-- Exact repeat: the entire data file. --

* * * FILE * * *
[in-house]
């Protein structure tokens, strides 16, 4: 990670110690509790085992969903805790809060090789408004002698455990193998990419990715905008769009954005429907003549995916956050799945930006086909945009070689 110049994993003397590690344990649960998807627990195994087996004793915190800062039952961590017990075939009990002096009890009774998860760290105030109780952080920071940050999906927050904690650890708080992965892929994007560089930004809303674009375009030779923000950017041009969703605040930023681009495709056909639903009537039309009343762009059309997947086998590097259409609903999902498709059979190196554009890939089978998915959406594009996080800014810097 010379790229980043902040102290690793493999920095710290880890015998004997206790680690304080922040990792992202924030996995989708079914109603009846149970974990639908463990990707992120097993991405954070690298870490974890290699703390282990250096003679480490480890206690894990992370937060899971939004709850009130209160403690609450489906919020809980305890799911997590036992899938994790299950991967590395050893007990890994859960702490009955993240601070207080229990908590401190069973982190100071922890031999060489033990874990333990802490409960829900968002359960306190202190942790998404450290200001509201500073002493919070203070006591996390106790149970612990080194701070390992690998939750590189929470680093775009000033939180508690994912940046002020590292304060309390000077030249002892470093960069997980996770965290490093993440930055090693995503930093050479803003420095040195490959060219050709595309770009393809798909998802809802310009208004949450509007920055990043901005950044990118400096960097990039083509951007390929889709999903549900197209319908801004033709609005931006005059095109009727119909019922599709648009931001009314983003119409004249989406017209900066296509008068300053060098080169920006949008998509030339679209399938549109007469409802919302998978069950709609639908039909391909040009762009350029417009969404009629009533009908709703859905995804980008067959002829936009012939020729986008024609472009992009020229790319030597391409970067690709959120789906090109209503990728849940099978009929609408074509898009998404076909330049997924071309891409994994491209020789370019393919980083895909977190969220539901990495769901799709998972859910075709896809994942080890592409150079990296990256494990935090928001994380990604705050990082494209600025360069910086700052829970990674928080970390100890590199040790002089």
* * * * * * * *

[in-house]
């Protein structure tokens, strides 16, 4: 990670110690509790085992969903805790809060090789408004002698455990193998990419990715905008769009954005429907003549995916956050799945930006086909945009070689 110049994993003397590690344990649960998807627990195994087996004793915190800062039952961590017990075939009990002096009890009774998860760290105030109780952080920071940050999906927050904690650890708080992965892929994007560089930004809303674009375009030779923000950017041009969703605040930023681009495709056909639903009537039309009343762009059309997947086998590097259409609903999902498709059979190196554009890939089978998915959406594009996080800014810097 010379790229980043902040102290690793493999920095710290880890015998004997206790680690304080922040990792992202924030996995989708079914109603009846149970974990639908463990990707992120097993991405954070690298870490974890290699703390282990250096003679480490480890206690894990992370937060899971939004709850009130209160403690609450489906919020809980305890799911997590036992899938994790299950991967590395050893007990890994859960702490009955993240601070207080229990908590401190069973982190100071922890031999060489033990874990333990802490409960829900968002359960306190202190942790998404450290200001509201500073002493919070203070006591996390106790149970612990080194701070390992690998939750590189929470680093775009000033939180508690994912940046002020590292304060309390000077030249002892470093960069997980996770965290490093993440930055090693995503930093050479803003420095040195490959060219050709595309770009393809798909998802809802310009208004949450509007920055990043901005950044990118400096960097990039083509951007390929889709999903549900197209319908801004033709609005931006005059095109009727119909019922599709648009931001009314983003119409004249989406017209900066296509008068300053060098080169920006949008998509030339679209399938549109007469409802919302998978069950709609639908039909391909040009762009350029417009969404009629009533009908709703859905995804980008067959002829936009012939020729986008024609472009992009020229790319030597391409970067690709959120789906090109209503990728849940099978009929609408074509898009998404076909330049997924071309891409994994491209020789370019393919980083895909977190969220539901990495769901799709998972859910075709896809994942080890592409150079990296990256494990935090928001994380990604705050990082494209600025360069910086700052829970990674928080970390100890590199040790002089």